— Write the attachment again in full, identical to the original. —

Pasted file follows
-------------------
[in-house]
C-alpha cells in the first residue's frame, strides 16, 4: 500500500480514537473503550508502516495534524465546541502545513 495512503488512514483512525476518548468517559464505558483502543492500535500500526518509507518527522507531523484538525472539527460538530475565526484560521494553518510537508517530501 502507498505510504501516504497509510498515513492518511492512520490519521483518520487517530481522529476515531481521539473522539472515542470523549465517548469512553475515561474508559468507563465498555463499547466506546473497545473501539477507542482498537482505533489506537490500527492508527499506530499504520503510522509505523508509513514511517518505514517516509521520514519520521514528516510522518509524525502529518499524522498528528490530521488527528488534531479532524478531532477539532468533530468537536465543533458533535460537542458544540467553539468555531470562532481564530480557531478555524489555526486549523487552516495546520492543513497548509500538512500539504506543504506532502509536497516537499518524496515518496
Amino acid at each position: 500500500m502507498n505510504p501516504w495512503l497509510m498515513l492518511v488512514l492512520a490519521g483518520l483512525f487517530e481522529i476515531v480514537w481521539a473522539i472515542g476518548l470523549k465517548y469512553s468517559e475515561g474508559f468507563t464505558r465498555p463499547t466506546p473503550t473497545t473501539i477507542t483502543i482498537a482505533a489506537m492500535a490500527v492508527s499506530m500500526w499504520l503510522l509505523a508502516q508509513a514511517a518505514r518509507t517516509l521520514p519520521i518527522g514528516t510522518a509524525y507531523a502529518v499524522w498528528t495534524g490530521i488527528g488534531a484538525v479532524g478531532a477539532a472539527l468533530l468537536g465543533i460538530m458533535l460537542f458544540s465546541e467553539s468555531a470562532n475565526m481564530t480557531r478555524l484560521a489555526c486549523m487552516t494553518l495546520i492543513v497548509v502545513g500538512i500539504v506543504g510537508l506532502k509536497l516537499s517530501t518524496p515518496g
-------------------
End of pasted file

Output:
[in-house]
C-alpha cells in the first residue's frame, strides 16, 4: 500500500480514537473503550508502516495534524465546541502545513 495512503488512514483512525476518548468517559464505558483502543492500535500500526518509507518527522507531523484538525472539527460538530475565526484560521494553518510537508517530501 502507498505510504501516504497509510498515513492518511492512520490519521483518520487517530481522529476515531481521539473522539472515542470523549465517548469512553475515561474508559468507563465498555463499547466506546473497545473501539477507542482498537482505533489506537490500527492508527499506530499504520503510522509505523508509513514511517518505514517516509521520514519520521514528516510522518509524525502529518499524522498528528490530521488527528488534531479532524478531532477539532468533530468537536465543533458533535460537542458544540467553539468555531470562532481564530480557531478555524489555526486549523487552516495546520492543513497548509500538512500539504506543504506532502509536497516537499518524496515518496
Amino acid at each position: 500500500m502507498n505510504p501516504w495512503l497509510m498515513l492518511v488512514l492512520a490519521g483518520l483512525f487517530e481522529i476515531v480514537w481521539a473522539i472515542g476518548l470523549k465517548y469512553s468517559e475515561g474508559f468507563t464505558r465498555p463499547t466506546p473503550t473497545t473501539i477507542t483502543i482498537a482505533a489506537m492500535a490500527v492508527s499506530m500500526w499504520l503510522l509505523a508502516q508509513a514511517a518505514r518509507t517516509l521520514p519520521i518527522g514528516t510522518a509524525y507531523a502529518v499524522w498528528t495534524g490530521i488527528g488534531a484538525v479532524g478531532a477539532a472539527l468533530l468537536g465543533i460538530m458533535l460537542f458544540s465546541e467553539s468555531a470562532n475565526m481564530t480557531r478555524l484560521a489555526c486549523m487552516t494553518l495546520i492543513v497548509v502545513g500538512i500539504v506543504g510537508l506532502k509536497l516537499s517530501t518524496p515518496g